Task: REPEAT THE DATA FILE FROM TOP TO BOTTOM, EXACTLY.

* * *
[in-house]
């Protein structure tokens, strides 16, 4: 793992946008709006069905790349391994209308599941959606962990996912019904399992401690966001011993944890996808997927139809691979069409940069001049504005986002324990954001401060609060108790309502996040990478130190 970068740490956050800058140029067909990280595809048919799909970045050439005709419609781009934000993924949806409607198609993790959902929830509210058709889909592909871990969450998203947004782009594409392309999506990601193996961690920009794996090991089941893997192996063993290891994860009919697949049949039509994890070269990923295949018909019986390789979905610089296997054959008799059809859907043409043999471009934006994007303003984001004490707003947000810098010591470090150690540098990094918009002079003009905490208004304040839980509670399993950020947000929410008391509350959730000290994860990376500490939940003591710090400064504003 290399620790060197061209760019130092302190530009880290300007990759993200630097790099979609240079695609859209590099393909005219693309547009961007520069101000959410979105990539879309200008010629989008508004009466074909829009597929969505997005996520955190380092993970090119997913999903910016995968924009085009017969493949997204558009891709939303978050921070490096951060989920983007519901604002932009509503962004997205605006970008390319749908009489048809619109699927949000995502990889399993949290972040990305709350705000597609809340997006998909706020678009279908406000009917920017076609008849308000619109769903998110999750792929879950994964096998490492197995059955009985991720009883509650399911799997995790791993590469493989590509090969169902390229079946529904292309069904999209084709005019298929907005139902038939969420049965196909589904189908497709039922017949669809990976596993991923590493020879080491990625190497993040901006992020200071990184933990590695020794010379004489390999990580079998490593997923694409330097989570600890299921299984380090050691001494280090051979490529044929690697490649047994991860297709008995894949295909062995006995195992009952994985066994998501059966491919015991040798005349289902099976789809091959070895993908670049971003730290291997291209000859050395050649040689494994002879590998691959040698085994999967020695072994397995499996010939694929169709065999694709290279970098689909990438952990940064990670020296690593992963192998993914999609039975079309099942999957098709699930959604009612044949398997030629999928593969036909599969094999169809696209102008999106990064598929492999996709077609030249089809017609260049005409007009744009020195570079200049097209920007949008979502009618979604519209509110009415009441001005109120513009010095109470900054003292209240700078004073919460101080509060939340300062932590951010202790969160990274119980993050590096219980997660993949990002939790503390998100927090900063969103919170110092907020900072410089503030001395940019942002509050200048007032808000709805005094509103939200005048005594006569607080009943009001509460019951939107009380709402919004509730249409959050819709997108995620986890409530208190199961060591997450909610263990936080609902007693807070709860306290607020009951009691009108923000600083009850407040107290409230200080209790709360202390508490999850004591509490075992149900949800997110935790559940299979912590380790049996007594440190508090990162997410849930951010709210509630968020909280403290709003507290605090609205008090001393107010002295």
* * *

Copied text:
[in-house]
């Protein structure tokens, strides 16, 4: 793992946008709006069905790349391994209308599941959606962990996912019904399992401690966001011993944890996808997927139809691979069409940069001049504005986002324990954001401060609060108790309502996040990478130190 970068740490956050800058140029067909990280595809048919799909970045050439005709419609781009934000993924949806409607198609993790959902929830509210058709889909592909871990969450998203947004782009594409392309999506990601193996961690920009794996090991089941893997192996063993290891994860009919697949049949039509994890070269990923295949018909019986390789979905610089296997054959008799059809859907043409043999471009934006994007303003984001004490707003947000810098010591470090150690540098990094918009002079003009905490208004304040839980509670399993950020947000929410008391509350959730000290994860990376500490939940003591710090400064504003 290399620790060197061209760019130092302190530009880290300007990759993200630097790099979609240079695609859209590099393909005219693309547009961007520069101000959410979105990539879309200008010629989008508004009466074909829009597929969505997005996520955190380092993970090119997913999903910016995968924009085009017969493949997204558009891709939303978050921070490096951060989920983007519901604002932009509503962004997205605006970008390319749908009489048809619109699927949000995502990889399993949290972040990305709350705000597609809340997006998909706020678009279908406000009917920017076609008849308000619109769903998110999750792929879950994964096998490492197995059955009985991720009883509650399911799997995790791993590469493989590509090969169902390229079946529904292309069904999209084709005019298929907005139902038939969420049965196909589904189908497709039922017949669809990976596993991923590493020879080491990625190497993040901006992020200071990184933990590695020794010379004489390999990580079998490593997923694409330097989570600890299921299984380090050691001494280090051979490529044929690697490649047994991860297709008995894949295909062995006995195992009952994985066994998501059966491919015991040798005349289902099976789809091959070895993908670049971003730290291997291209000859050395050649040689494994002879590998691959040698085994999967020695072994397995499996010939694929169709065999694709290279970098689909990438952990940064990670020296690593992963192998993914999609039975079309099942999957098709699930959604009612044949398997030629999928593969036909599969094999169809696209102008999106990064598929492999996709077609030249089809017609260049005409007009744009020195570079200049097209920007949008979502009618979604519209509110009415009441001005109120513009010095109470900054003292209240700078004073919460101080509060939340300062932590951010202790969160990274119980993050590096219980997660993949990002939790503390998100927090900063969103919170110092907020900072410089503030001395940019942002509050200048007032808000709805005094509103939200005048005594006569607080009943009001509460019951939107009380709402919004509730249409959050819709997108995620986890409530208190199961060591997450909610263990936080609902007693807070709860306290607020009951009691009108923000600083009850407040107290409230200080209790709360202390508490999850004591509490075992149900949800997110935790559940299979912590380790049996007594440190508090990162997410849930951010709210509630968020909280403290709003507290605090609205008090001393107010002295």